Since this is my blog I felt obligated to add my own comments to this post but my friend Michael Pearce has done such a perfect job describing and photographing it that no further comment is necessary. I’m grateful to Michael for allowing me to use his text and excellent photos.
My young friends/cousins, Isaac, 17, and Caleb, 14, spent a lot of time building “Duckingham Palace” with their grandfather last summer. It’s on land that’s been in their family for decades past, and will be in the future, as well.
Having waterfowl hunted the pond every way from laying on frozen ground to making a nice blind of livestock panels and grass, we agreed it was time for something that offered enough room to move about comfortably and with enough room for guests, like their parents and grandparents and, hopefully, someday children. I’d teased the boys long enough with stories of blinds with heaters and a nice camp stove for meals.
When they were done, we had all of that and more. What we didn’t have was good hunting from the new blind, at least compared to past years when we did very well on ducks and took the occasional goose.
Then, Tuesday happened. We pulled an all-day hunt, with warm donuts, delicious beef stew and snacks…and a far better goose hunt than we could have hoped for. The Canadas were big and worked like the flocks seen on hunting shows. We had sizable flocks hovering over the decoys like giant hummingbirds.
All of us had our jobs, on which the others depended for such success. Cade, my Lab, made some long retrieves, including one blind with hand signals of about 200 yards and another that required squeaking under a tight livestock fence with an uncooperative goose in his face.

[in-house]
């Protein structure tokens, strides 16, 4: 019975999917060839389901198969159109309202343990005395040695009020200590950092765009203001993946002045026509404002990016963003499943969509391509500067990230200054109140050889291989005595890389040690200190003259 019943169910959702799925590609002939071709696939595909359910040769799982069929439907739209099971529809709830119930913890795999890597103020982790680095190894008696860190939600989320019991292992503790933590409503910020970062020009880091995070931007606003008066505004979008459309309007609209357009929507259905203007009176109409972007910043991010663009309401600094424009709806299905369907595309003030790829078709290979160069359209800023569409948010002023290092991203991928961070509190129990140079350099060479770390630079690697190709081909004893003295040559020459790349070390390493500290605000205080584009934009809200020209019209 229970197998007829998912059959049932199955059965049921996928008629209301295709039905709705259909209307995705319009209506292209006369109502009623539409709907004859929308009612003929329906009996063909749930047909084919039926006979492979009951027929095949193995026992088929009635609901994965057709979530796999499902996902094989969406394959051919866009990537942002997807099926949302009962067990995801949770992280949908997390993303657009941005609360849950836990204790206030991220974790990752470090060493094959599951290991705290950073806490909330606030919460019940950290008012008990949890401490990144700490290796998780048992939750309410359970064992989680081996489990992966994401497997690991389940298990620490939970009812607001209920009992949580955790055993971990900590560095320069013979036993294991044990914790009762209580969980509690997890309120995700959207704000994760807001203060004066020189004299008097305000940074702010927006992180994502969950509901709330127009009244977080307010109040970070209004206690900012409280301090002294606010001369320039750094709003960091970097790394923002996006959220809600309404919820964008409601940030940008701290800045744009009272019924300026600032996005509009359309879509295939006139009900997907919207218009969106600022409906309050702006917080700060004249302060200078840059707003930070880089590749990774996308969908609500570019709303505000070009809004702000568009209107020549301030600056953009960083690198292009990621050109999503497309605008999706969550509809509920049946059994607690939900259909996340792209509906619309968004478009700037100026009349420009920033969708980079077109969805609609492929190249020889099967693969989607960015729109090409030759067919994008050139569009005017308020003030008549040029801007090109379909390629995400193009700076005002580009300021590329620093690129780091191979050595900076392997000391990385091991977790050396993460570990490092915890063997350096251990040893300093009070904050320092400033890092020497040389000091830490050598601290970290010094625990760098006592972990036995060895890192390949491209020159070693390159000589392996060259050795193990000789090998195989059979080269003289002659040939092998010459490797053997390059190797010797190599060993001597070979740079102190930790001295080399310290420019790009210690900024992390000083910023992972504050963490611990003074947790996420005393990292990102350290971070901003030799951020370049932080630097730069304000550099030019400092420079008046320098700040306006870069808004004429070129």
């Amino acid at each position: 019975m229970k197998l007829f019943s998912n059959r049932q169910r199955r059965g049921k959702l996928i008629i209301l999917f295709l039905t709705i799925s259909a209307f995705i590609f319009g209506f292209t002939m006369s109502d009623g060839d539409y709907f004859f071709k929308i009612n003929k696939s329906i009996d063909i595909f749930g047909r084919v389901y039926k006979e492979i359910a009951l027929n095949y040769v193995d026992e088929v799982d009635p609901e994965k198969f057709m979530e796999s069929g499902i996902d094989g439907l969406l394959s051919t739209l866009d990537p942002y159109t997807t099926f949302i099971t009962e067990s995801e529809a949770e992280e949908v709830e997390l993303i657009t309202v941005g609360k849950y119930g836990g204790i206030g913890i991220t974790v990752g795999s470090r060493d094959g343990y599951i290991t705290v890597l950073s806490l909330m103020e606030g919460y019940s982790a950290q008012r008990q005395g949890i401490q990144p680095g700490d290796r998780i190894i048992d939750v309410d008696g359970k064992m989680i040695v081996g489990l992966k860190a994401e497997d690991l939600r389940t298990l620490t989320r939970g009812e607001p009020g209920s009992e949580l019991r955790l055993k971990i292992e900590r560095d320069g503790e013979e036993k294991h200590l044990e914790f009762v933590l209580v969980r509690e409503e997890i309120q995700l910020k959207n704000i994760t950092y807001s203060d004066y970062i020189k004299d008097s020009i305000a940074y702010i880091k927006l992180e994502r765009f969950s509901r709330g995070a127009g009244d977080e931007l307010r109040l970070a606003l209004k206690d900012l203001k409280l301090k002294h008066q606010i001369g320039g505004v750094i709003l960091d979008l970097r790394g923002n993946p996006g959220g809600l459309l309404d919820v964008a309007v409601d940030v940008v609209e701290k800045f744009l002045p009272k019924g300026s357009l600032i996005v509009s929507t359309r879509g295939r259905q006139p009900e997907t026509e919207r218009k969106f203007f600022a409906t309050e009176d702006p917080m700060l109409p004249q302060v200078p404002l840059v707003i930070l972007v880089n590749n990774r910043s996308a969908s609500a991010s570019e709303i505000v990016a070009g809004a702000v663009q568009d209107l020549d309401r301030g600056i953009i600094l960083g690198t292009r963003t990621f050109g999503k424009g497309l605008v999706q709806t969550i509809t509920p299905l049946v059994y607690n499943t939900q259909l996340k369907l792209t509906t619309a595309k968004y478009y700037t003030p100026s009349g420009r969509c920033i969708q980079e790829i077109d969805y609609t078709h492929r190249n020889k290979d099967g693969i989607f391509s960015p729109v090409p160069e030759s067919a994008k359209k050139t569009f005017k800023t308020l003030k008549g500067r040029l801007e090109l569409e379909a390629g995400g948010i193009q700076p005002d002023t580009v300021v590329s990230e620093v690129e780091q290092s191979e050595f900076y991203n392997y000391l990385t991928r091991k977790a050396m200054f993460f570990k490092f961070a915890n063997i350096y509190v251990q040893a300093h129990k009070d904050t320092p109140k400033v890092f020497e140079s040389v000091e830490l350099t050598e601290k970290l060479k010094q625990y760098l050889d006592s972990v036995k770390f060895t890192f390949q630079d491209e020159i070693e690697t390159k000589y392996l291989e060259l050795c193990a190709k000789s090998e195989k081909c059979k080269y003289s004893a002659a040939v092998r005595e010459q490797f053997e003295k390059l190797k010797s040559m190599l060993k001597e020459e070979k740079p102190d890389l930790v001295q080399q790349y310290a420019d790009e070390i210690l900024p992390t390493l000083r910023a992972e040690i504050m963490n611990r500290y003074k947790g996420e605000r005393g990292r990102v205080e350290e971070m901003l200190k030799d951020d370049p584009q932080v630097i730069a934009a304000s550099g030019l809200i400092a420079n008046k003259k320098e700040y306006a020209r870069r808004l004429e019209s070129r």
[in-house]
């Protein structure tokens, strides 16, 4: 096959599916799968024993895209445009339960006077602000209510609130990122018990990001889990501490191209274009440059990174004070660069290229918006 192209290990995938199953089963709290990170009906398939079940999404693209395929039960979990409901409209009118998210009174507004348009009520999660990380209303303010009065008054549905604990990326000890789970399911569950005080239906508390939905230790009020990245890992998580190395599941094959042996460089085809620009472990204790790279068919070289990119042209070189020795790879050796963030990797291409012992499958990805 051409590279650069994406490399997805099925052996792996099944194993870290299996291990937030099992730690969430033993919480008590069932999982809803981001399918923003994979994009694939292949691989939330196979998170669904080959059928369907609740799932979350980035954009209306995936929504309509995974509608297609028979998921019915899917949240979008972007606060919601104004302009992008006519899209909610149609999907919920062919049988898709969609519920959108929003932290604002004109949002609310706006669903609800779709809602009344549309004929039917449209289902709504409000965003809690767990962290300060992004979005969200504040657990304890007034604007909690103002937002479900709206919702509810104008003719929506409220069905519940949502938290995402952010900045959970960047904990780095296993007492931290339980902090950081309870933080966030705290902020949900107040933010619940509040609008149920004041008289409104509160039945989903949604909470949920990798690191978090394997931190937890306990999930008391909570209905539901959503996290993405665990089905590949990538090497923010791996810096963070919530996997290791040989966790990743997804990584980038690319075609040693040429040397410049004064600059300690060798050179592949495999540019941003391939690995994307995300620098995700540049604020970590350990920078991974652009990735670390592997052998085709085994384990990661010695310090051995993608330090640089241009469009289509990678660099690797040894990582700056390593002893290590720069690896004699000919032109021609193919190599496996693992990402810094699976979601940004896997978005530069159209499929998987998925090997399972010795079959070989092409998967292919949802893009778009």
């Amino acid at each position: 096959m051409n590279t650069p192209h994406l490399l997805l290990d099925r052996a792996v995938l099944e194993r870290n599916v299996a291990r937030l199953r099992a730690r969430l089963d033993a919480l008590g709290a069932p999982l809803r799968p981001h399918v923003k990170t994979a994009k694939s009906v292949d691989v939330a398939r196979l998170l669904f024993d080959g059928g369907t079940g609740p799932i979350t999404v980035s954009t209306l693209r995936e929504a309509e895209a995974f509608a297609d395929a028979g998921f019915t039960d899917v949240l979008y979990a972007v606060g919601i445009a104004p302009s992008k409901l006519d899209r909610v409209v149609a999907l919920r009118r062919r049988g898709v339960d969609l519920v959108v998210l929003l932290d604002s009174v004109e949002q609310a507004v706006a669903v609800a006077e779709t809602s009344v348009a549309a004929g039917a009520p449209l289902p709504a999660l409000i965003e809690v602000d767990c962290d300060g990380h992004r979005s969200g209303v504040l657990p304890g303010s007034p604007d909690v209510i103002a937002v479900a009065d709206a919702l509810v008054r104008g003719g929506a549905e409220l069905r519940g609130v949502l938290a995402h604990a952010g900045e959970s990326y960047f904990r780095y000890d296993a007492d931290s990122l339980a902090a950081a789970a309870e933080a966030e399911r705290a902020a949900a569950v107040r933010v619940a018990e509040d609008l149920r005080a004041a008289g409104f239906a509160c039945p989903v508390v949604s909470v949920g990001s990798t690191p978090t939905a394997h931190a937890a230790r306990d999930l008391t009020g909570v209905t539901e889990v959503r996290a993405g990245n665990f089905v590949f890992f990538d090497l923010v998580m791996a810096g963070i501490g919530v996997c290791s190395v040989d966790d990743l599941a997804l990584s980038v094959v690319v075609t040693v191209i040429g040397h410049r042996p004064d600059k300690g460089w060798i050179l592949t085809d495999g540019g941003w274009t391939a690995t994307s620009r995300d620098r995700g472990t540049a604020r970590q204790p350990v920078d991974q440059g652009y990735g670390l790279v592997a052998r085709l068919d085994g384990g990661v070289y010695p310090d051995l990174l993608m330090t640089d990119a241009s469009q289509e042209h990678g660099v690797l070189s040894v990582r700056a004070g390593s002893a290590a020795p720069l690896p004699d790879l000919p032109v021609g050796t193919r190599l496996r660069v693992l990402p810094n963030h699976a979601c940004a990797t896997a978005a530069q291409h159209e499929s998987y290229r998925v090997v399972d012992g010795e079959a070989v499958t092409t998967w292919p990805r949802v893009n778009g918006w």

We ended with 16 geese. Four had been our previous best.
The boys had both lacked one from their first-ever limit of six, yet they didn’t shoot when a flock slowly drifted by just three minutes after legal shooting time. That was my favorite part of the hunt.
Nobody except us would have known had they each taken a bird. Game wardens usually grant hunters several minutes of “grace time,” when it comes to legal hours. But to the boys, time to quit was time to quit, no matter if it was a second or an hour past. Many times we’d talked about how once bad habitats start, it’s very hard to get them stopped.
The guys will make many pounds of delicious pastrami, jerky and snack sticks from the meat. Parts of the birds they didn’t use were quickly returned to the prairie, where things like migrating eagles, hawks and coyotes can get nutrition in Mother Nature’s circle of life.
Isaac will head to K-State next fall to study wildlife-related fields. I’d like to think he’s better equipped because of all the time he’s spent waterfowl hunting. Caleb has probably matured more in just the past year than any young man I’ve met. We will do fine, together, and I can have total trust in him as per safety and holding up his end of a hunt.
Hopefully he’s got more cousins getting old enough to go. Isaac will obviously be the guest of honor when he comes home on breaks from school.
When that happens we’ll no doubt kick back in “The Palace,” and remember this week’s very special hunt.